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© Takashi Tsuji, RIKEN

Scientists Grow Hairy Skin in the Lab

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© Takashi Tsuji, RIKEN

Anybody can make skin cells—in fact, you’re doing it right now. But large, transplantable sheets of skin? That’s a bit harder. Still, it’s not impossible: Japanese scientists have successfully grown sophisticated artificial skin, including hair follicles and sweat glands. Their results were published last week in the journal Science Advances

These are heady days for lab-grown tissue. In the last decade, scientists have managed to create petri-dish tear ducts, kidneys, rat legs, muscle and bone, and even beef. All of this is good news, as transplantable organs and other body parts are in high demand, but some have been harder to cook up than others. Skin, for example. 

Your hide may look simple, but there’s actually a lot going on: there are three distinct layers (the epidermis, dermis, and hypodermis, which is composed of fat and connective tissue), sweat glands, and hair follicles. For skin to be skin, it’s got to be functional, lead author Takashi Tsuji said in a press statement. "Up until now, artificial skin development has been hampered by the fact that the skin lacked the important organs, such as hair follicles and exocrine glands, which allow the skin to play its important role in regulation.”

Tsuji and his colleagues decided to start at the very beginning, before skin cells are even skin cells. They used induced pluripotent stem cells (iPS), which are adult cells that have been reprogrammed with the stem-cell-like power to grow into anything.

The researchers used chemicals to activate a gene in the cells called Wnt10b, which is known for its role in skin growth. The iPS were cultured until they grew into little clumps called embryoid bodies (EBs), then transplanted into mice. Once inside the mice, the EBs continued to develop into skin tissue. To test the tissue’s medical potential, the researchers removed the new skin from the mice and transplanted it into other mice. They found that the artificial skin settled in and continued to develop normally as three-layered skin complete with glands and follicles. They also noticed that the new skin was able to connect with nearby nerves and muscles—an essential element in any transplanted tissue.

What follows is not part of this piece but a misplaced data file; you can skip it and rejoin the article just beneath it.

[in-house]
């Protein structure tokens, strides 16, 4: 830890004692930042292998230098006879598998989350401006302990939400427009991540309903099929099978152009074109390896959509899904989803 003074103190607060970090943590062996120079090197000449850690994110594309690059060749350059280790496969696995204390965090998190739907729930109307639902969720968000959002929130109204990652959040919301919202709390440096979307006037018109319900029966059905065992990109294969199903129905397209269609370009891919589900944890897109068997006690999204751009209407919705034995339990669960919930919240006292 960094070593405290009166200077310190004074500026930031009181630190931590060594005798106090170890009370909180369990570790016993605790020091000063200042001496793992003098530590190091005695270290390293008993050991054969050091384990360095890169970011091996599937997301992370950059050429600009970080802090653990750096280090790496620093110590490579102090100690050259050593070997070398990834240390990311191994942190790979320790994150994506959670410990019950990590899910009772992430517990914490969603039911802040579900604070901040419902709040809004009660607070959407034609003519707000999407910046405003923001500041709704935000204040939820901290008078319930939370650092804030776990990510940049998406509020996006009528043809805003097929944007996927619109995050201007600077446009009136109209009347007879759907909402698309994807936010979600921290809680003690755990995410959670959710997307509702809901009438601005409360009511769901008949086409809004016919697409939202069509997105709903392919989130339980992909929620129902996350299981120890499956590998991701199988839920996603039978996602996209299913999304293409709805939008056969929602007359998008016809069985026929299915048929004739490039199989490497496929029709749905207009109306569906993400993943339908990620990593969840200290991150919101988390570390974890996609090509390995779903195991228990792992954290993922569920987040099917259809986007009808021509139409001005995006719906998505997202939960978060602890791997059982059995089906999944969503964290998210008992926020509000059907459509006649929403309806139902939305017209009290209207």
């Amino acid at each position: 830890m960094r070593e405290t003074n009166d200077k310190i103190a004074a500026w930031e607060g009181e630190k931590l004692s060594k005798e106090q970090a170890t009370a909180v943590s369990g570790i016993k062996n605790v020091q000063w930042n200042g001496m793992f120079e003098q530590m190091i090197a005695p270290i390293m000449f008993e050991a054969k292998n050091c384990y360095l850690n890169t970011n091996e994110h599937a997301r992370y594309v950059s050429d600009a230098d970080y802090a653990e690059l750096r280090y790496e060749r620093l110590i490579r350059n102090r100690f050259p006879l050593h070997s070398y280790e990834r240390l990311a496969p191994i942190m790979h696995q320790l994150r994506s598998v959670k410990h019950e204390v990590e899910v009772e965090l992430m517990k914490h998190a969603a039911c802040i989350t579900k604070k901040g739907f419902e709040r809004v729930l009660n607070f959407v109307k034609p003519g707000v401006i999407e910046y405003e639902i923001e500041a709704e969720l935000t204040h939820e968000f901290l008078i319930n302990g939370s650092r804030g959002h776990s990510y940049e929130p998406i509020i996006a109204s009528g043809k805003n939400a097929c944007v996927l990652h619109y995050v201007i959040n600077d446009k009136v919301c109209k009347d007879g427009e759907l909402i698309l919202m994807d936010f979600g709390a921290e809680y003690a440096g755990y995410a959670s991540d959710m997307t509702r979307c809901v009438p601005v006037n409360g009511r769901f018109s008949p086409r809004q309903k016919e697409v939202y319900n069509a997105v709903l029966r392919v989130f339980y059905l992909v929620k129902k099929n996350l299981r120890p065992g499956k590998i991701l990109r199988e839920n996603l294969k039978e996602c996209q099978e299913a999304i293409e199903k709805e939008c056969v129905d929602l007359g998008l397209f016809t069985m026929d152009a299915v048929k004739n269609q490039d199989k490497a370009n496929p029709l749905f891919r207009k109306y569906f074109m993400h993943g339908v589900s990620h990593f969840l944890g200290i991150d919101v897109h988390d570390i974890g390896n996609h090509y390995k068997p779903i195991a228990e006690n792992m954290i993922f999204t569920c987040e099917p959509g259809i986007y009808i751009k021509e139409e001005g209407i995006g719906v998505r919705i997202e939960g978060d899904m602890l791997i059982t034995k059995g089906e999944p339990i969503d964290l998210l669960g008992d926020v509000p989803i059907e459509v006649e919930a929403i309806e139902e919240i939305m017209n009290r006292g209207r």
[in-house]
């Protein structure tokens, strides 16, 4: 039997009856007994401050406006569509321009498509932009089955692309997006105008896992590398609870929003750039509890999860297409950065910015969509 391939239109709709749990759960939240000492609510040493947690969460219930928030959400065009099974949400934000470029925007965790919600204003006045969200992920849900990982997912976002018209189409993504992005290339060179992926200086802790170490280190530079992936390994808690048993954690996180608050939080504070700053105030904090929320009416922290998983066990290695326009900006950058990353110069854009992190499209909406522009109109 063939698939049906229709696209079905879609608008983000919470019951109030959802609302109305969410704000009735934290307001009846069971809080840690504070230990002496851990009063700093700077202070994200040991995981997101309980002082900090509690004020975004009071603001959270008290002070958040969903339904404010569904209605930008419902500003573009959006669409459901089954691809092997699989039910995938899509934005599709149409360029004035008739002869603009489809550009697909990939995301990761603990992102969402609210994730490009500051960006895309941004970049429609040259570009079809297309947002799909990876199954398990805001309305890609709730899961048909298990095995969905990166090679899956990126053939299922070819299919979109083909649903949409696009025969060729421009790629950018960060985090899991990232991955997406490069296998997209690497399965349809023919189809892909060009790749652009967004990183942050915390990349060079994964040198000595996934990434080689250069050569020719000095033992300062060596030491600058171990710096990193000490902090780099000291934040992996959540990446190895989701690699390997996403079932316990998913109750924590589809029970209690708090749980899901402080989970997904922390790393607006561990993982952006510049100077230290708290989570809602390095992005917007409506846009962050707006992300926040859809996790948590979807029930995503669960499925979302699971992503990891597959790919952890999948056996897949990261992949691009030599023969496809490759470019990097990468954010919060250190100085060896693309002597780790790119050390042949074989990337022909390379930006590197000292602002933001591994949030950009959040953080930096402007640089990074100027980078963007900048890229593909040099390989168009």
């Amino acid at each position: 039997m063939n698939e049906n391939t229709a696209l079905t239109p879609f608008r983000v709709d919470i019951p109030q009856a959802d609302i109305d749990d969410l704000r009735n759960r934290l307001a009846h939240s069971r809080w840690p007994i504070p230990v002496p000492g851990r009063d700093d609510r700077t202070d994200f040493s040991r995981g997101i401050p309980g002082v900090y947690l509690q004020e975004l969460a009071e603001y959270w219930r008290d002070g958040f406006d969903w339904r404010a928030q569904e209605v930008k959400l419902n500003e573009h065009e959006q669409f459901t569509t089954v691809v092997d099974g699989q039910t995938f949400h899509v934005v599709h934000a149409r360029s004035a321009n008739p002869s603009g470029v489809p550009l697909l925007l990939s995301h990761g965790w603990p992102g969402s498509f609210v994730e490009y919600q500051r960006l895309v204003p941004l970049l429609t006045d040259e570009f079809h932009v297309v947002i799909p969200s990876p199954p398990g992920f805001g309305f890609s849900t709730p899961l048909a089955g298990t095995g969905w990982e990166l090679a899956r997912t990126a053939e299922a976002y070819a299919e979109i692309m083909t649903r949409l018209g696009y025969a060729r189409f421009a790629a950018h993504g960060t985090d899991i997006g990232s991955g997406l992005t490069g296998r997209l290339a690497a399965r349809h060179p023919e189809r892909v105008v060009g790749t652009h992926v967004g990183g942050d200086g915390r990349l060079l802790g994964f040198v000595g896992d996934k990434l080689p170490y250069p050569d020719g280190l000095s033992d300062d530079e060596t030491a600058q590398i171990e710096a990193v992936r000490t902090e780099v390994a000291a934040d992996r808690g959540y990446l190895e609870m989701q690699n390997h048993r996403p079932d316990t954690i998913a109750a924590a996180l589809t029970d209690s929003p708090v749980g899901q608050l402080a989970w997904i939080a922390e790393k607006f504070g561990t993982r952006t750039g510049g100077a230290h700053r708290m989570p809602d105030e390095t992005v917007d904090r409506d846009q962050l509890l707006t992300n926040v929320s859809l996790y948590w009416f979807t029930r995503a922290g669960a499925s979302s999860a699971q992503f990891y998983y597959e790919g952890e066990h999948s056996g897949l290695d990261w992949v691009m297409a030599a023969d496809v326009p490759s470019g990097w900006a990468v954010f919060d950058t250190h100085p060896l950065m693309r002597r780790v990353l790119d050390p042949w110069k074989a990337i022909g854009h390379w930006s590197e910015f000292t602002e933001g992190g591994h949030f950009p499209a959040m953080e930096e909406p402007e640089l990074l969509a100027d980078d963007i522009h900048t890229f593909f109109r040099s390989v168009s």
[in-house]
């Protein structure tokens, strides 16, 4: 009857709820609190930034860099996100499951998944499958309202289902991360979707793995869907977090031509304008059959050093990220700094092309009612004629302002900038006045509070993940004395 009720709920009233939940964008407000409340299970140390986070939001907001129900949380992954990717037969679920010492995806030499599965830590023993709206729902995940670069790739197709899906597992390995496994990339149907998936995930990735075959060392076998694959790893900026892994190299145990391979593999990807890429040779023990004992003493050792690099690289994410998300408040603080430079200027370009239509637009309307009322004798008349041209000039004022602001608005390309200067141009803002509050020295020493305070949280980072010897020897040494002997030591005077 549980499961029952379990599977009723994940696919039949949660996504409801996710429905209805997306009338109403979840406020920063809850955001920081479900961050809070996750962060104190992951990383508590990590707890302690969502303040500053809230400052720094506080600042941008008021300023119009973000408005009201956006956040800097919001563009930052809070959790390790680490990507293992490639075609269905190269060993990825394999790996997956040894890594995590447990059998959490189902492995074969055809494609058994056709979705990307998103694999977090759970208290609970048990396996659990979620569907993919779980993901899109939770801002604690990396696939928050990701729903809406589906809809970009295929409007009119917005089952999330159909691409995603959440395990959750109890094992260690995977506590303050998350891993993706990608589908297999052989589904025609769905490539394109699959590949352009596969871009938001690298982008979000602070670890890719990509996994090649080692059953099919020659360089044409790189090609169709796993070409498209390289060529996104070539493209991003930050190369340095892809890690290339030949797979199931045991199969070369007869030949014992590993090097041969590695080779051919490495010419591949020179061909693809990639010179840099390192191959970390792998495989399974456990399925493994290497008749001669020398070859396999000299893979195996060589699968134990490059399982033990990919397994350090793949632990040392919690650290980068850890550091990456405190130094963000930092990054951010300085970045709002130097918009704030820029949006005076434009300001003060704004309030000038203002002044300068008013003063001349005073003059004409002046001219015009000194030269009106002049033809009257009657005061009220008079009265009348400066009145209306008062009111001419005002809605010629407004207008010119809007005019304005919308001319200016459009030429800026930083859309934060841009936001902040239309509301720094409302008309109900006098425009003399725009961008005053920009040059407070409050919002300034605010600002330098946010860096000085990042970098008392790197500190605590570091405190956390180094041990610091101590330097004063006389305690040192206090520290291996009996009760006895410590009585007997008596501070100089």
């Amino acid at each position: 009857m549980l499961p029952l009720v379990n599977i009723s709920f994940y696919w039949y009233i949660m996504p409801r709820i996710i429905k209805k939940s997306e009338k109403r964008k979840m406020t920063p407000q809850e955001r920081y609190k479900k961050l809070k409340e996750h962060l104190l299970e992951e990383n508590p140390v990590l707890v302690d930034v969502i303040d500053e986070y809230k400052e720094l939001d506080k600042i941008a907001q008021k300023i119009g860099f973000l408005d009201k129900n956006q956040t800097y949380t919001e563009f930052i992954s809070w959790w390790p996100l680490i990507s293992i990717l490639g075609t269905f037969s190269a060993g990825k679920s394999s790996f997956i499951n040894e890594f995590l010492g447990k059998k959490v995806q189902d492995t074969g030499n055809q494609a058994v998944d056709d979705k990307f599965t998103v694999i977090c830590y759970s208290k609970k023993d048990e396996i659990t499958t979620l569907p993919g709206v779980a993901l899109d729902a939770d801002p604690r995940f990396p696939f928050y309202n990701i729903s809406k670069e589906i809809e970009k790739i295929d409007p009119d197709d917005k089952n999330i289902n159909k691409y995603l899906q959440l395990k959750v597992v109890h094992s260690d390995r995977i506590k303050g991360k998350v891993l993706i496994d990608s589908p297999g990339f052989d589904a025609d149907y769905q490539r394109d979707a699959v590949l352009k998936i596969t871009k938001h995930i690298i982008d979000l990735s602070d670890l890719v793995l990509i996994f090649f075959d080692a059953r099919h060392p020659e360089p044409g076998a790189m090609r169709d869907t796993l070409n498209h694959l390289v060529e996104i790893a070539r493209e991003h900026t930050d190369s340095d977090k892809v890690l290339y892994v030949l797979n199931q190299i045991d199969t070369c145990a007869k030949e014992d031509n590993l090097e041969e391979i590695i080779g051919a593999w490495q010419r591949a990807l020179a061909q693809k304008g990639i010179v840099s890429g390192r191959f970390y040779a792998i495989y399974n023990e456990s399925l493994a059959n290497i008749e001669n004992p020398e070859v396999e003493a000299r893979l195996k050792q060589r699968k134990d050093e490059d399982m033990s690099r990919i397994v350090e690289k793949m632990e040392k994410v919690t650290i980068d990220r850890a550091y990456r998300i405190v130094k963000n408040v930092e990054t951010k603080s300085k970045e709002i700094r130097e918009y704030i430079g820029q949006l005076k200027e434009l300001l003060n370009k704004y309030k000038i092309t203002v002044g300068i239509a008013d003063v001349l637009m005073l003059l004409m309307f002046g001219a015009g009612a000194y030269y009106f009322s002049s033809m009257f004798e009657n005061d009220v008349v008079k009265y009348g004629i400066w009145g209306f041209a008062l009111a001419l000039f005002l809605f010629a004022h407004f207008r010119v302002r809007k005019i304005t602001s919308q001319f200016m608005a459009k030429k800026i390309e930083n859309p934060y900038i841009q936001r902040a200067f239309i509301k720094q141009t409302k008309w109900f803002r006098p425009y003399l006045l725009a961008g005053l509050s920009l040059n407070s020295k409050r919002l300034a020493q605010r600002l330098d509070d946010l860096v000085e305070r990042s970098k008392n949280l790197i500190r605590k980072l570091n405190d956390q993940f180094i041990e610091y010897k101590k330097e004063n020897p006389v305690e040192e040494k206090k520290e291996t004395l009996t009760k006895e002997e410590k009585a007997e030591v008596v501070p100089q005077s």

Bioengineered skin with hair follicles. Image credit: © Takashi Tsuji, RIKEN

The researchers say their lab-grown skin is a step toward both important medical advances and a reduction in the use of lab animals in research (despite the study's reliance on mice subjects).

“With this new technique, we have successfully grown skin that replicates the function of normal tissue,” Tsuji said. “We are coming ever closer to the dream of being able to recreate actual organs in the lab for transplantation, and also believe that tissue grown through this method could be used as an alternative to animal testing of chemicals."

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Ethan Miller/Getty Images
Look Up! The Orionid Meteor Shower Peaks This Weekend
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Ethan Miller/Getty Images

October is always a great month for skywatching. If you missed the Draconids, the first meteor shower of the month, don't despair: the Orionids peak this weekend. It should be an especially stunning show this year, as the Moon will offer virtually no interference. If you've ever wanted to get into skywatching, this is your chance.

The Orionids is the second of two meteor showers caused by the debris field left by the comet Halley. (The other is the Eta Aquarids, which appear in May.) The showers are named for the constellation Orion, from which they seem to originate.